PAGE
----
Collecting my own carving wood has always appealed to me. There is something about being in the great outdoors communing with nature, and getting free wood!
Any nimrod can order a block of wood and have it delivered to their doorstep.
So one fall day, I obtained a cutting permit at the ranger station; it came with a complimentary lecture on safety and logging trucks. If you have never met a logging truck on a one-lane road, you haven’t experienced all life has to offer.
It was a scenic drive up a steep mountainside on a logging road full of switchbacks. As I neared the mountain top, I spotted a huge red cedar log about a hundred yards above the road. This was a good deal for me; it is much easier to bring wood down a steep hill then to pack it up. I parked below the log and grabbed all the gear I needed on the hill.
The log turned out to be five feet in diameter with straight grain and solid wood. According to my permit, the cedar had to be cut less than 18 inches in length. I cut around the entire log leaving only a small center section attached. This would hold the 16 inch slab off the ground while I split the pie shaped wedges with the axe.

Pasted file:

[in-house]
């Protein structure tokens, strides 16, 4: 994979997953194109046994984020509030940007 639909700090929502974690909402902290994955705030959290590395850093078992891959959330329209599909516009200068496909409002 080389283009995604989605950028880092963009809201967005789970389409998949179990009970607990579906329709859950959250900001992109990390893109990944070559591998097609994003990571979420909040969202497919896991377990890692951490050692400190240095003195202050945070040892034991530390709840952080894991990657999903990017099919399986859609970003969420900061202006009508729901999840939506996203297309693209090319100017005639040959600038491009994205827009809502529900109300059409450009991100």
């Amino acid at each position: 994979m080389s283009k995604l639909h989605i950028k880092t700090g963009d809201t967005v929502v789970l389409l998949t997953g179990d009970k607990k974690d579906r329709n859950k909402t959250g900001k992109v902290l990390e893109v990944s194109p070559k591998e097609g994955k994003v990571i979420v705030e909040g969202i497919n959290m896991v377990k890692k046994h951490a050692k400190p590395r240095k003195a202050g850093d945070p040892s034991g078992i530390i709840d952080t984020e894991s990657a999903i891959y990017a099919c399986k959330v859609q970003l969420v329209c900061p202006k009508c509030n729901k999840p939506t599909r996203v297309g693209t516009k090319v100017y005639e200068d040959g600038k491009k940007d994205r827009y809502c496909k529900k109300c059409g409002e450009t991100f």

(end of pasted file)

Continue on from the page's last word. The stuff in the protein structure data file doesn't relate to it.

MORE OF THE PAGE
Just as I prepared to make my first wedge, I heard a loud pop and the giant cedar round dropped to the ground. It paused just a moment before starting it’s descent down the mountain side. I watched helplessly as the half-ton wooden wheel picked up speed.
It’s amazing the thoughts that cross your mind at moments like these;
Will the log stop before it reaches the road?
If it crosses the road and continues down the valley, how far will it travel?
Will my old truck still run once it has been hit by a runaway log?
I didn’t expect to have all three questions answered so quickly; the log hit the road doing about forty miles per hour. I was in luck, when the wooden round left the ditch; it went air-borne and crossed the road five feet off the ground. Unfortunately, the cab on my truck used to stand five feet, three inches tall.
The log continued down the mountain and crossed the road nine times before it crashed into the river. Wiser and a bit more cautious, I filled my truck with cedar.
Just before dark, I was back at the ranger station.
The ranger inspected my wood and then looking at the curious "tire-track" across the cab, he said; “I warned you about those logging trucks”